Supreme Court sides with Liberty Mutual -- discounts don't break law

By Steve Korris | Dec 3, 2010


Liberty Mutual Insurance didn't violate workers compensation law when it discounted bills through a preferred provider organization, the Supreme Court of Louisiana decided on Nov. 30.

All seven Justices reversed Third Circuit appeals judges in Lake Charles, who awarded reimbursement, penalties and legal fees to Agilus Health in a "PPO" test case.

The Justices bound Agilus Health to a contract that exchanged greater patient volume and prompt payment for a 20 percent discount.

Resolving a clash between state and federal courts in Louisiana, the Justices upheld the view of federal judges that the discounts broke no law.

Justice Philip Ciaccio wrote, "In no way does paying a lesser amount to the health care provider pursuant to a contract relieve any liability to the injured employee."

He wrote that the employer simply paid what the provider agreed to charge.

At oral argument in October, three Justices obligated Agilus Health counsel Greg Williams to eat a word.

He said the insurer forced discounts on providers.

Justice Jeffrey Victory barked, "Forced! You signed a contract."

Justice Bernette Johnson said, "It sounds like the argument is disingenuous."

Williams tried to back track but Justice Greg Guidry stopped him and said, "You said several times, forced to do this."

Williams apologized.

Johnson asked, "What is the harm?"

Williams said, "A lesser number of providers providing."

Johnson said, "That doesn't seem to be the case. They are lining up to accept 80 percent in order to get patients, aren't they?"

Three unhappy Justices turned into a majority when Ciaccio pounced on Williams.

"You are saying the state can go into the price fixing business and tell you that you can charge this and nothing less," Ciaccio said.

"The act sets out the schedule and we have experienced parties. Where does the state get into this picture?

"The employer isn't complaining. He saves money."

Williams tried to back track but Ciaccio stopped him and said, "Although I agreed to it, I'm just fooling."

Ciaccio said, "I really want the hundred even if I said 80."

Agilus Health billed $906 to treat Accor Lodging employee Allison Taylor.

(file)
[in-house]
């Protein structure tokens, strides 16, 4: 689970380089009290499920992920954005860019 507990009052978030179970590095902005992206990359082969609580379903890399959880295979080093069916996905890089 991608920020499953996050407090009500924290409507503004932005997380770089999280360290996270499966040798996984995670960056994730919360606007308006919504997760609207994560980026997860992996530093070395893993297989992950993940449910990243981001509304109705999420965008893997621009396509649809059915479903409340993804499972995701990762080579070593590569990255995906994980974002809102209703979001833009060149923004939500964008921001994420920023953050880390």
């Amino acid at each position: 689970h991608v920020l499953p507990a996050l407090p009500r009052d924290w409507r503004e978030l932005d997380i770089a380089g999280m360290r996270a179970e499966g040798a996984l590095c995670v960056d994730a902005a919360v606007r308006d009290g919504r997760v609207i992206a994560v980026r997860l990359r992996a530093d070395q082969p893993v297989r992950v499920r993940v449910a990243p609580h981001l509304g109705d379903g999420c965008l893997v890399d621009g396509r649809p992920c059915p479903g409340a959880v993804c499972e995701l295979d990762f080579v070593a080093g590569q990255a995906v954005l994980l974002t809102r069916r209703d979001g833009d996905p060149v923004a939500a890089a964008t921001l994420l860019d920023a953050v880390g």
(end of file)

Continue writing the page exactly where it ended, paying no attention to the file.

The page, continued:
Liberty Mutual paid $724.80, and Agilus Health petitioned workers compensation commissioner James Braddock for the balance.

Agilus Health argued that an insurer could discount bills for general health plans but not for workers compensation cases.

Braddock agreed, awarding Agilus Health $181.20 in reimbursement, $4,000 in legal fees, and $2,000 in penalties.

By affirming Braddock, the Third Circuit raised the stakes to millions for employers, insurers and providers all over the state.

Briefs from friends of the court on both sides piled high.

John Quaglino of Metairie sided with Liberty Mutual on behalf of the state as employer of 105,000 persons and defendant in 90 suits with estimated exposure of $1,210,000.

In a separate brief he estimated exposure of Sedgwick Claims Management Services clients at $3,250,000, in 10,000 claims.

In another he estimated exposure of General Motors at $1,120,000 in legal fees and $700,000 in penalties.

For Louisiana Workers Compensation Corporation, Jeffrey Warrens of Baton Rouge predicted a crisis as dangerous as one that led to creation of the corporation.

Rates rose more than 125 percent from 1986 to 1990. And, in the last five years, rates dropped more than 40 percent, Warrens wrote.

Hospitals and doctors expressed equal alarm at the prospect of reversal.

For the state medical society, Amy Phillips of Baton Rouge wrote that injured workers lost options for quality care because some members ceased treating them.

The medical society, the state hospital association, and Ochsner Health System all called on legislators to write a new fee schedule for workers compensation.

The providers can hope for help at the Capitol, but not at the Supreme Court.

Ciaccio's opinion quoted state code that, "Parties are free to contract for any object that is lawful, possible, and determined, or determinable."

He wrote that workers compensation code doesn't impose a duty on an employer to pay one amount or another, it simply caps an employer's monetary obligation to a provider.

Legislators clearly intended to encourage providers to charge less than the amounts in the fee schedule, Ciaccio wrote.

He rejected distinctions between fees, charges, and reimbursements, finding they mean the same throughout the code.

Ciaccio knocked down an argument that insurers misapply and mismanage PPO's, writing that parties can stay out of them or opt out.

"In no way are health care providers forced to enter into these contracts," he wrote.

He found no evidence that patients received substandard care or that providers no longer treat workers compensation patients.

Ciaccio sits for Chief Justice Catherine Kimball as she recovers from a stroke.

Judy Barrasso represented Liberty Mutual.

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